cy, broken or stripped wheel studs, warped disc brake rotors or loose wheels.
Here’s a warning from a major insurance underwriter: Loose and missing lug nuts have resulted in terrible car wrecks, severe injuries, fatalities, bad publicity and expensive litigation. Although you may think technicians would never forget to reinstall and properly tighten the lug nuts, it happens many times each year.
One catastrophic claim from a wheel-off could put you out of business.
Protect Your Business
How about a short lesson on quality control? First, protect your business by being critically proactive and using basic quality control (QC) techniques. Don’t wait until you have suffered a catastrophic incident to implement a QC program.
Review your current work practices, identify weaknesses and implement the necessary checks and counter-checks. Be sure to address everything from hiring procedures and employee training to job procedures and quality checks of completed work.
The following, issued by one underwriter, offers guidelines that will help you implement an effective program at your business.
It all starts with people. Hire the best people you can find. Conduct pre-employment reviews and be sure to consult with legal counsel before conducting drug tests. Confirm prior job history, and verify qualifications – has your potential hire received any prior applicable training? If so, when?
Just as important, be sure to establish job specifications for all critical tasks or duties. Teach new employees “your way” of performing the job correctly. It is dangerous to rely solely on previous job experience at employers that may have used haphazard training methods. Be sure to focus extra attention (training, supervision, etc.) on new employees.
TIA offers tremendous tire service training, including mount/dismount and wheel-off prevention training. One thing your insurance agent – and a plaintiff’s attorney – will be looking for is verification of the level of training (and continuing training) your employees receive. For information on available training, visit TIA’s Web site at tireindustry.org.
And have your managers or supervisors regularly observe technicians to ensure that they adhere to written job procedures. Any deviation from procedure must be addressed immediately.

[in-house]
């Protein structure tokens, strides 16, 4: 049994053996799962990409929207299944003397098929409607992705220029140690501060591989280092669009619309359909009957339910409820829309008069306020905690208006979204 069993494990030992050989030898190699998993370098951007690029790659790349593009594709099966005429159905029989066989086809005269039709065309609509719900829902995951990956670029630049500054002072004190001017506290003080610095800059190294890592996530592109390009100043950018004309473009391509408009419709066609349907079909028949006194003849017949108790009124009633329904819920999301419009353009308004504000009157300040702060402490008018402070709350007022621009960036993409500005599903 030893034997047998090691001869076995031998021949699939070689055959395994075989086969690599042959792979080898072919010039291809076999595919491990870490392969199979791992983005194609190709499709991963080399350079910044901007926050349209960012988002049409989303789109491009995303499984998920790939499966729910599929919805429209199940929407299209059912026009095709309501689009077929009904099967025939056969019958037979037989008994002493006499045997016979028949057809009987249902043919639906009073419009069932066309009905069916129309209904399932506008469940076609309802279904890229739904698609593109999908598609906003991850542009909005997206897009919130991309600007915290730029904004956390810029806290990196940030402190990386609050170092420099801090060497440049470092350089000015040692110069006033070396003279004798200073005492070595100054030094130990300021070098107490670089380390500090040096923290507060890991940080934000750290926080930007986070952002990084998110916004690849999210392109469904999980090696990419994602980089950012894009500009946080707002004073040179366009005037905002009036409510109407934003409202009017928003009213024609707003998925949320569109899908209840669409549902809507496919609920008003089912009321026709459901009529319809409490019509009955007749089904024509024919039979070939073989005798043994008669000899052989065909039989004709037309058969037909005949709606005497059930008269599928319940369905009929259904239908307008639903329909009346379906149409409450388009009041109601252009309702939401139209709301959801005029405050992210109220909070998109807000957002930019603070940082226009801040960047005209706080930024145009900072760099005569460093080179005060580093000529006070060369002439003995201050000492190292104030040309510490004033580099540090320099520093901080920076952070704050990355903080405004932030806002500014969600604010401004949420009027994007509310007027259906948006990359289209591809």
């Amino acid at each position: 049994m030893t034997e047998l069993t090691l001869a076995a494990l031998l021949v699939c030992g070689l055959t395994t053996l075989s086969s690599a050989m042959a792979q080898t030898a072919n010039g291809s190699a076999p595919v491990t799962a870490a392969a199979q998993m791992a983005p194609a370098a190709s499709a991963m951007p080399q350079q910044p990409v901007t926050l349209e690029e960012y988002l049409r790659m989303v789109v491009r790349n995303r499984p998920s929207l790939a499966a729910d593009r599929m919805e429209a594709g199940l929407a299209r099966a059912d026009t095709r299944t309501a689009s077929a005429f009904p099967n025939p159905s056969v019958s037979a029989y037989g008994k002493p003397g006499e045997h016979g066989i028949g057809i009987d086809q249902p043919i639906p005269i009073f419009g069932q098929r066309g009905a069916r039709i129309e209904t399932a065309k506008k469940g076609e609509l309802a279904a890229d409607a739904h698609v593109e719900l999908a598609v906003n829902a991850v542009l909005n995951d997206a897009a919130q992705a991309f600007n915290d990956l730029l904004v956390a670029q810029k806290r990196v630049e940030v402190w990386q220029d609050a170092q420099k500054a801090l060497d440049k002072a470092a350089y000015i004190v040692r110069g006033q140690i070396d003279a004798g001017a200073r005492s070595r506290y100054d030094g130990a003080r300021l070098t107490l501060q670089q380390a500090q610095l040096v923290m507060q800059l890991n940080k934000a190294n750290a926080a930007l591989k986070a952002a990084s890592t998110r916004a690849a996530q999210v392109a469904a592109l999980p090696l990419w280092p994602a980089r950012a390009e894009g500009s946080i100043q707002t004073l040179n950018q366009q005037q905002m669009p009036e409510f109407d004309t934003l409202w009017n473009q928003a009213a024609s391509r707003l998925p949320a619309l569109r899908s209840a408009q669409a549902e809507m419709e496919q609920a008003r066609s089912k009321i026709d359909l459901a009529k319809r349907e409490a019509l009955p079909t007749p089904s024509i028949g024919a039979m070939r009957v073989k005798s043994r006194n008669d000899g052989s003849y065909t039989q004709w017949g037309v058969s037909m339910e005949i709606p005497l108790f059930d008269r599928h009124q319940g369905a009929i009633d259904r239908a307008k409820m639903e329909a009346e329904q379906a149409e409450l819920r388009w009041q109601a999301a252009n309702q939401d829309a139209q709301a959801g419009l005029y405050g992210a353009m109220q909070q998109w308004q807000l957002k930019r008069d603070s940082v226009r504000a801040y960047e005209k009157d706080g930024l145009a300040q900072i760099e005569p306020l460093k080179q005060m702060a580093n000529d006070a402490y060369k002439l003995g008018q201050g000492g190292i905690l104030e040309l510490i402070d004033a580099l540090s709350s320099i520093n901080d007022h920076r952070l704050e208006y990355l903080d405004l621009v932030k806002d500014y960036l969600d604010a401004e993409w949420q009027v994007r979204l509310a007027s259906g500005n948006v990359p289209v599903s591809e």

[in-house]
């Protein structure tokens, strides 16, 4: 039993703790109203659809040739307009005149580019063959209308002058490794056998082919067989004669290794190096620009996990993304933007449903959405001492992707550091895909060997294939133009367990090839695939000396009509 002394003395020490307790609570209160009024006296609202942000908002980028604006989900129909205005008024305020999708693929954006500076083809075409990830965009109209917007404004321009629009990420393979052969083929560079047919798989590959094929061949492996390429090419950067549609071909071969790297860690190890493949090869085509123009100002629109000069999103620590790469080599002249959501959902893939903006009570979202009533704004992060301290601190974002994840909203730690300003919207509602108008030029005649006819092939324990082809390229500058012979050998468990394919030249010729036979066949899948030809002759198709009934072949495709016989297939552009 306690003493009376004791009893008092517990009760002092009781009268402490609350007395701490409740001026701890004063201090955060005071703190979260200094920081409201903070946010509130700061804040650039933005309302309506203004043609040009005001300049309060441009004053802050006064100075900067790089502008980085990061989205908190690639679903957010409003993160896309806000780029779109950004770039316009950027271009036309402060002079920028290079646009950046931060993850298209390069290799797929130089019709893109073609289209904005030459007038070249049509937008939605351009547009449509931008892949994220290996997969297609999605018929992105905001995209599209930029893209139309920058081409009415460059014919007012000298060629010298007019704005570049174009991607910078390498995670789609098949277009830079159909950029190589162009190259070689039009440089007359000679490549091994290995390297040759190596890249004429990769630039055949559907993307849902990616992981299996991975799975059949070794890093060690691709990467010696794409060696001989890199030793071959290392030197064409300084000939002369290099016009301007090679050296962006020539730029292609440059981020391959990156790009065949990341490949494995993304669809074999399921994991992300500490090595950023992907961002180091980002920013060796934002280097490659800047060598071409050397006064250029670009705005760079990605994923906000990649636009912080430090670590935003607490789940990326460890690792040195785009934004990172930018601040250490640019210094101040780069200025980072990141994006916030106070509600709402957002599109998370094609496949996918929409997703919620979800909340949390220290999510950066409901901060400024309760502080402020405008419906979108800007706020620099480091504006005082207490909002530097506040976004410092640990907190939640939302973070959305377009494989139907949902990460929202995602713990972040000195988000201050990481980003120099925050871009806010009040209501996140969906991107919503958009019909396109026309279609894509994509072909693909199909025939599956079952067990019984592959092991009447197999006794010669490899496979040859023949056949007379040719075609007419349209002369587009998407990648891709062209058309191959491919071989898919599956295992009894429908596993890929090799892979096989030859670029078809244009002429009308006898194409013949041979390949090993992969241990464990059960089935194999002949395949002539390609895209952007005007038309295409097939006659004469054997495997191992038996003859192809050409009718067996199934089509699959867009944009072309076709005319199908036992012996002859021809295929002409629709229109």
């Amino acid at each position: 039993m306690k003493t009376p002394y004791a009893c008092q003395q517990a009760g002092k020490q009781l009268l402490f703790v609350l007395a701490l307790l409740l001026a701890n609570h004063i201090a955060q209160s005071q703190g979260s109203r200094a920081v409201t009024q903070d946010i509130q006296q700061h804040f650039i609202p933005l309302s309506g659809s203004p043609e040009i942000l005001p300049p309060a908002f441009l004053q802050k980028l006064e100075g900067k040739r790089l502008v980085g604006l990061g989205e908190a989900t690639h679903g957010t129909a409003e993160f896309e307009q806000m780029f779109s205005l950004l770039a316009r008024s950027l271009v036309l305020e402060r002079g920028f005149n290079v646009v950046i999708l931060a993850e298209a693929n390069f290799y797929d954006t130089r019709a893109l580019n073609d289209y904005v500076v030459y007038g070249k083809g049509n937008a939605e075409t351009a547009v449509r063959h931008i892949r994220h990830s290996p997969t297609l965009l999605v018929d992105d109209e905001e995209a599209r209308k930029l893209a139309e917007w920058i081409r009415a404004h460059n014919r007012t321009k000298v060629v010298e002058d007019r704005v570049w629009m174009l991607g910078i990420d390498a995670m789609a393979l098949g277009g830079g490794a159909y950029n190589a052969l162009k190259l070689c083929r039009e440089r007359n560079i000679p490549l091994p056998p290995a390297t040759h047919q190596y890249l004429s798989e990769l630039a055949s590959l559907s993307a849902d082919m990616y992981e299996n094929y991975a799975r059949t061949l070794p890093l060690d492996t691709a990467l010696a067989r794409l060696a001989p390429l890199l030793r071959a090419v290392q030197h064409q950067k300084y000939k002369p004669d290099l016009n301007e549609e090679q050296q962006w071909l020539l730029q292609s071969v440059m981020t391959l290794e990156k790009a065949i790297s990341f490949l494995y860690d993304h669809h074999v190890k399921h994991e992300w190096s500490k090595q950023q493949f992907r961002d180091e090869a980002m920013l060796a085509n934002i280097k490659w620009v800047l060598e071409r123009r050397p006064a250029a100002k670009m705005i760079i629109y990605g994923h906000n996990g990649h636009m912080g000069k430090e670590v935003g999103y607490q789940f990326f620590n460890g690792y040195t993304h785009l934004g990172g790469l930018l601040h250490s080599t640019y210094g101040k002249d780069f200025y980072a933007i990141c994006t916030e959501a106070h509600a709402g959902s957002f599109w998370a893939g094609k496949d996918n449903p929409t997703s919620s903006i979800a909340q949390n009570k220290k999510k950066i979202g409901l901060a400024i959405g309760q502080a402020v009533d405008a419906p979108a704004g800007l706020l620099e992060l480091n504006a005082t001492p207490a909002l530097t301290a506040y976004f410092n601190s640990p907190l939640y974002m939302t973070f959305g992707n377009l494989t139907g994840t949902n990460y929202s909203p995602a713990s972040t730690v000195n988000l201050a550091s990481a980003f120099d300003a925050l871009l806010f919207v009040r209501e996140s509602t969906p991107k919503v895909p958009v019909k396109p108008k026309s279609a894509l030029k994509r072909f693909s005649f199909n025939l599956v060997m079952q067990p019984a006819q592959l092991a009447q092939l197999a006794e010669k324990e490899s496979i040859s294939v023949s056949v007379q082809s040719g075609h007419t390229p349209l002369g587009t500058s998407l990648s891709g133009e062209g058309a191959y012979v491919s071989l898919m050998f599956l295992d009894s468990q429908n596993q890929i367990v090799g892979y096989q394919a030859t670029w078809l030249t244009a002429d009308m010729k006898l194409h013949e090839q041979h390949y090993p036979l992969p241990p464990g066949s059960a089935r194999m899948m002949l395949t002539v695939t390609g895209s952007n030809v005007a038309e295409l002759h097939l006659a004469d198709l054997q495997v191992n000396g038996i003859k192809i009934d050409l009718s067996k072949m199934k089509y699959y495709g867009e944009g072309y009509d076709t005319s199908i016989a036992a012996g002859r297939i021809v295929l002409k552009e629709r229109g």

Managers or supervisors should spot-check all completed work, especially work performed on safety-sensitive items such as tires, wheels, brakes and steering components. Taking that a step further, technicians should crosscheck each other’s completed work. Whoever checks the final work should sign the repair order acknowledging he or she did so. Two signatures are better than one when it comes to defending a wheel-off claim or avoiding one altogether.
Developing a written procedure is imperative. The QC system should ensure that every wheel that leaves your shop is properly installed. The importance of a QC system will also help in court if a legal question pops up. You can show your written QC requirements, prove that at least two people have signed off on the job and show your record of quality service. That could defuse the situation in court.
Finally, make sure you have properly calibrated, working torque wrenches, and that your techs are using them when remounting tire/wheel assemblies. Pneumatic tools are nice, but are generally not as accurate as hand torque wrenches. Plus, you stand a great chance of over-torquing wheel fasteners when using pneumatic tools vs. hand wrenches.
One last thing. Stay current on each manufacturer’s tire and wheel size and torque specifications to ensure the right tires and wheels are being used, and that wheel fasteners are hand torqued to the proper level.
Does all this sound too easy, too simple to believe? It isn’t. And it should be standard operating procedure in your shop.